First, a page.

“I’m just saying you should hear him out. He’s still not over you.” Gina toed the sand and made a concerted effort to lift her eyes to mine. “Six years is a lot to throw away.”

Gray Garrison and I were once comasters of the swings, sworn Potterheads, fellow indie band enthusiasts, and in some variation of young love, cooties and all, for every minute we’d known each other. A year ago, the high school halls had felt like a really long wedding aisle. A lot can change in a year.

“I’m sort of with Max,” I told her.

Yes, Max was in another country, and yes,
was a relationship of emails, but we were our version of together. And maybe if I admitted that now, she’d stop pushing Gray at me.

Gina’s pretty, scarless face—whose only technical imperfection was a smattering of adorable freckles—froze in surprise. “Um, that’s great, Sadie.” She shoved her hands into her pockets and shifted her weight back and forth before adding, “I just want to remind you there’s
, still nothing, between me and Gray.”

Except that one little bit of sex or something I’d interrupted.

“Not that it makes it okay, but we were all pretty messed up back then.”

Back then wasn’t that long ago.

“Neither of us ever meant”—she held up empty hands and gestured toward my face, toward the scar I called Idaho—“to hurt anyone.”

I knew that.

Knowing something wasn’t worth shit sometimes. This was exactly why I avoided talking to Gina. She always brought this up. Always told me she was so, so sorry. Always shoved me toward the past. And here we were back on that same treadmill.

The thing was, I believed her. Gray, too, for that matter. Neither made idle apologies or hurt people, especially me, intentionally. But they had, and I still couldn’t muster up an
It’s no big deal.
Or even an
It’s a huge deal and I can’t forgive you.
So she went on apologizing, and I went on keeping grudges.

Thank God for home school. At least I hadn’t heard this every day.

Gina continued her babble. “Wouldn’t it be nice to hang out again? You could walk over there with me, sit down, have a drink, ignore Gray if you want, tell me about running or surgeries or how Max is or . . . anything. I . . . miss you.”

I missed her, too. The words wouldn’t come out. I was immediately glad they hadn’t, because Gray’s hands landed on my shoulders, soft and gentle, interrupting everything. I knew they were his without spinning around. Body movements were like fingerprints; they were all unique. His was a choreography I used to dance to.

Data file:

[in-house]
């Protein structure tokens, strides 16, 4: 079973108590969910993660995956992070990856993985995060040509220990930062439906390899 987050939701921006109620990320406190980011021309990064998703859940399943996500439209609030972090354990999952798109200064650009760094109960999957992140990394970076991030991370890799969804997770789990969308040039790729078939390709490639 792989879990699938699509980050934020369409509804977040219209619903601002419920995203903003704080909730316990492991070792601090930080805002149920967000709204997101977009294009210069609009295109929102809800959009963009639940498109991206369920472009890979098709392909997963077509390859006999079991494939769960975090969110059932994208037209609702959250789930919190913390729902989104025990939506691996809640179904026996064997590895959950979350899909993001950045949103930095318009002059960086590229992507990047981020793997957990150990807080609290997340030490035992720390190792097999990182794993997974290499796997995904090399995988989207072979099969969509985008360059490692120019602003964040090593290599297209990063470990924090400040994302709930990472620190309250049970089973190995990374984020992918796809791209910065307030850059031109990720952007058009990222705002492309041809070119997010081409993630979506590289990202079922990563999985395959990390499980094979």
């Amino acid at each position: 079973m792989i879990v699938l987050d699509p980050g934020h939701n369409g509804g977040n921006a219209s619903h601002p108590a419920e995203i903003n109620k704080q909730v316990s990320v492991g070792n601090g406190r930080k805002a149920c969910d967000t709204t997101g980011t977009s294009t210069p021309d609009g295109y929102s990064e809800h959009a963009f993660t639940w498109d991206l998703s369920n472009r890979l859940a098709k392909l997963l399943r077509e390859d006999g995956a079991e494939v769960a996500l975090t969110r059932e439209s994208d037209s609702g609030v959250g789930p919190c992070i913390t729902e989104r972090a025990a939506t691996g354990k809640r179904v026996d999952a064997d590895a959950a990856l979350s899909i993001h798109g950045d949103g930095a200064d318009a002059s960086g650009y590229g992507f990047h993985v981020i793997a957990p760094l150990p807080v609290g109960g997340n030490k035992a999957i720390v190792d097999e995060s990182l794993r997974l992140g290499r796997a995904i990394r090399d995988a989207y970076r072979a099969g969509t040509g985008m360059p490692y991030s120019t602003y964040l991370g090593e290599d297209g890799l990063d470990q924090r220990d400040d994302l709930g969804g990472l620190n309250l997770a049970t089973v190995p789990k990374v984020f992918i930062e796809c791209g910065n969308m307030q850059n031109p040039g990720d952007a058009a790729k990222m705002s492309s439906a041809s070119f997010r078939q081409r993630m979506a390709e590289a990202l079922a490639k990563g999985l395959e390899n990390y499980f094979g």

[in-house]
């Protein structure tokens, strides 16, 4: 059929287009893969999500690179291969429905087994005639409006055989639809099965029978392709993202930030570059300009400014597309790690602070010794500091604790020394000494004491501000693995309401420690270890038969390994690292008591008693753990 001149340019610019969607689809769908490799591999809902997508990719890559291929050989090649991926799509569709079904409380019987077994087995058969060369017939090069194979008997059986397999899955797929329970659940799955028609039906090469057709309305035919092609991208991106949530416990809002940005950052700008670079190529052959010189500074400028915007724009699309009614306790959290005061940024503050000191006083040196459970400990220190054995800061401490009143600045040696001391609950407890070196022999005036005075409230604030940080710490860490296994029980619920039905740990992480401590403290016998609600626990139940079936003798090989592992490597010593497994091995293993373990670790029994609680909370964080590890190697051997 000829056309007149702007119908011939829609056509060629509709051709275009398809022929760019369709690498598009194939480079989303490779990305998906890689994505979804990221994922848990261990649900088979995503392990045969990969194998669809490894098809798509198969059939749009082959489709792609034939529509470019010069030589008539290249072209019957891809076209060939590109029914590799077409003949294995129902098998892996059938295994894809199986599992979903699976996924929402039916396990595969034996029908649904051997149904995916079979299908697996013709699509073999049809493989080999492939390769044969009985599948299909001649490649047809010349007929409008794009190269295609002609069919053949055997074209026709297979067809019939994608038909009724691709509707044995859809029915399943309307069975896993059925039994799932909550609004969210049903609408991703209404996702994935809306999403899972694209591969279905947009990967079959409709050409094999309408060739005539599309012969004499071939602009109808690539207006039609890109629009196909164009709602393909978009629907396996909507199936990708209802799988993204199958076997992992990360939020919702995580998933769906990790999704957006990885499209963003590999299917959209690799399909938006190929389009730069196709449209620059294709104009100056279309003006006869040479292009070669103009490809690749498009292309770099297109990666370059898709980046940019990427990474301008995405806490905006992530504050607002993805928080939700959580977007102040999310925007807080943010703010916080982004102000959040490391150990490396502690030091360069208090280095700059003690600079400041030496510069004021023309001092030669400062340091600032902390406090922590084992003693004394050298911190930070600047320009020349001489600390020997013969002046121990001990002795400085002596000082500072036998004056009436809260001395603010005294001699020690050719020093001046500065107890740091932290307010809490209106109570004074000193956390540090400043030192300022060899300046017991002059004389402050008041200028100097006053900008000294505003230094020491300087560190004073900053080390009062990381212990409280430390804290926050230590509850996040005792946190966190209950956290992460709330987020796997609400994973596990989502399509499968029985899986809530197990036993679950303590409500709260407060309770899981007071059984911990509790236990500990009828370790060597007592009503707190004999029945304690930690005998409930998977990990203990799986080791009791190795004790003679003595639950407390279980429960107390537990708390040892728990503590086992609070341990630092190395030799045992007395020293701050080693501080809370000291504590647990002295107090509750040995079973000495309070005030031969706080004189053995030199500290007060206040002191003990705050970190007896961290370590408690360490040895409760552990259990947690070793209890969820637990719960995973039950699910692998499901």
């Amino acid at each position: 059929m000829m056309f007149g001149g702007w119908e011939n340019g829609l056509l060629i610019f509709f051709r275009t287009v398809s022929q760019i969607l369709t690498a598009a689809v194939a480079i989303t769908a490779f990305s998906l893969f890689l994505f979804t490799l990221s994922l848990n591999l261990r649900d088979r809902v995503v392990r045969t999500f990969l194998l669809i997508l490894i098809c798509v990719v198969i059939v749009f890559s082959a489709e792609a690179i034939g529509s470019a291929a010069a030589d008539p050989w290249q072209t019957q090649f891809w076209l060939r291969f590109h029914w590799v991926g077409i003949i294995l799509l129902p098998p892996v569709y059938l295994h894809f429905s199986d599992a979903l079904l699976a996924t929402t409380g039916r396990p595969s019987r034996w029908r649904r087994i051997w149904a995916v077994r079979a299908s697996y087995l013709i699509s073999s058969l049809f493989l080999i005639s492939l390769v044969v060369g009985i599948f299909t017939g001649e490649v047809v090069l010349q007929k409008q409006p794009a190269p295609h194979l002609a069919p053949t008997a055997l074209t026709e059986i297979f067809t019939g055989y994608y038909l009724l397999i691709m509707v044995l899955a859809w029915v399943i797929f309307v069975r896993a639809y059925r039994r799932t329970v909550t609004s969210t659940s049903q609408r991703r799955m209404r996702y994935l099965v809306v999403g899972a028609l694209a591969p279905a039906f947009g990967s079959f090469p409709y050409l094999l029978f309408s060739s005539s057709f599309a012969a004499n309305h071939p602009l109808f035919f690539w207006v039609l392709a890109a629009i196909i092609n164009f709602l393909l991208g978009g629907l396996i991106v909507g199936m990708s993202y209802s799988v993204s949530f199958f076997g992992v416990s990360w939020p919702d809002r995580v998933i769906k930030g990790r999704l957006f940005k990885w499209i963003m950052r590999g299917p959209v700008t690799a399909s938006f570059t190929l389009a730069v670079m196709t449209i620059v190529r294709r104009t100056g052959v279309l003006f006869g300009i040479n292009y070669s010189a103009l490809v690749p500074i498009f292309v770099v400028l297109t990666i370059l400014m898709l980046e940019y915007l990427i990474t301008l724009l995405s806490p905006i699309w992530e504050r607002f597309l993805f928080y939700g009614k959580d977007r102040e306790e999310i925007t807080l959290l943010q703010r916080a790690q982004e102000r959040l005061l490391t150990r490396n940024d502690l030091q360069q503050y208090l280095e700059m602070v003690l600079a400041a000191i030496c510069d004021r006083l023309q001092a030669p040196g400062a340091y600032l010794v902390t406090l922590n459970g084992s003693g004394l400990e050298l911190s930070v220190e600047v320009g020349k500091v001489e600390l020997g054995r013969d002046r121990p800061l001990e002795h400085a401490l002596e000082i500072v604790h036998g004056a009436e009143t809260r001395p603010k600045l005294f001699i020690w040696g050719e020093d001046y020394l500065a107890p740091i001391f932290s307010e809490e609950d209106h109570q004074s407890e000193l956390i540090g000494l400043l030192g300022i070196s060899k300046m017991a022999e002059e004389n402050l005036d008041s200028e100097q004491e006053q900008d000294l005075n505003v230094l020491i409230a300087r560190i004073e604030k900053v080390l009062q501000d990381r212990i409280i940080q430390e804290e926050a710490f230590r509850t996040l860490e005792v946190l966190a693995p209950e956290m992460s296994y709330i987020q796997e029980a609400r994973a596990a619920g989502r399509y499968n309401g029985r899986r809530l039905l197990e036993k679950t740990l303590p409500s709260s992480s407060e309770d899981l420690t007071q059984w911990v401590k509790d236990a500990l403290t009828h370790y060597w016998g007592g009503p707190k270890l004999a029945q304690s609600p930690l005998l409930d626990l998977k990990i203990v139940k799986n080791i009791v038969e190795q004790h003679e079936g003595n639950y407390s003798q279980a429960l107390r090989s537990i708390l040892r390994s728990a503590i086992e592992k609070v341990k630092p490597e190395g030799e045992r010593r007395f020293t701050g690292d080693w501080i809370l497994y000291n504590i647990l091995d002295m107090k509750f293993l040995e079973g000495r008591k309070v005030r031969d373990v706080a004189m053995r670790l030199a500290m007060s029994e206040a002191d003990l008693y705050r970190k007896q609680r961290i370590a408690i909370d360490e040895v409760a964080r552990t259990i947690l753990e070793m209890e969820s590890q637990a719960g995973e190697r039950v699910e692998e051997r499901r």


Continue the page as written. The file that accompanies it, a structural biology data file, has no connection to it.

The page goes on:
“Hey, you,” he said.

How did a voice hovering over an ear have that much power?

“Hey, you,” I said, and turned to face him.

Gray, with his boyish face and perfectly kissable nose. No
scars, no imperfections, except a right ear the tiniest bit lower than the left. He spread out his arms—a clear invitation—and out of either obligation or habit, I hugged him. His chin landed on top of my head, my face smooshed against his chest, his hands crisscrossed against my back.

Rubbing alcohol on open wounds hurt less.

One, we weren’t a couple anymore. Two, once you’ve been held, you know what it feels like when there’s no one to hold you. And three, he was Gray, both the guy and the color of this situation. Max and I emailed, but a computer couldn’t whisper in my ear. A computer didn’t have arms.

Gray let me go. “I’m glad you’re out of the house,” he said.

Not only was I out of the house, I was having a conversation with two—count them—people. Other than my parents, that didn’t happen very often. I wasn’t exactly scared of people, but people seemed scared of me.

“I was out for a run,” I explained again, taking several steps back.

“Oh. I thought maybe . . .” His words trailed away, but the implication was clear. He thought I had come to see him or Gina. They’d both texted me about this party earlier in the week.

On a whim, I tested a theory. More to remind myself I was right than because I believed he’d changed.

I looked Gray straight in the eyes.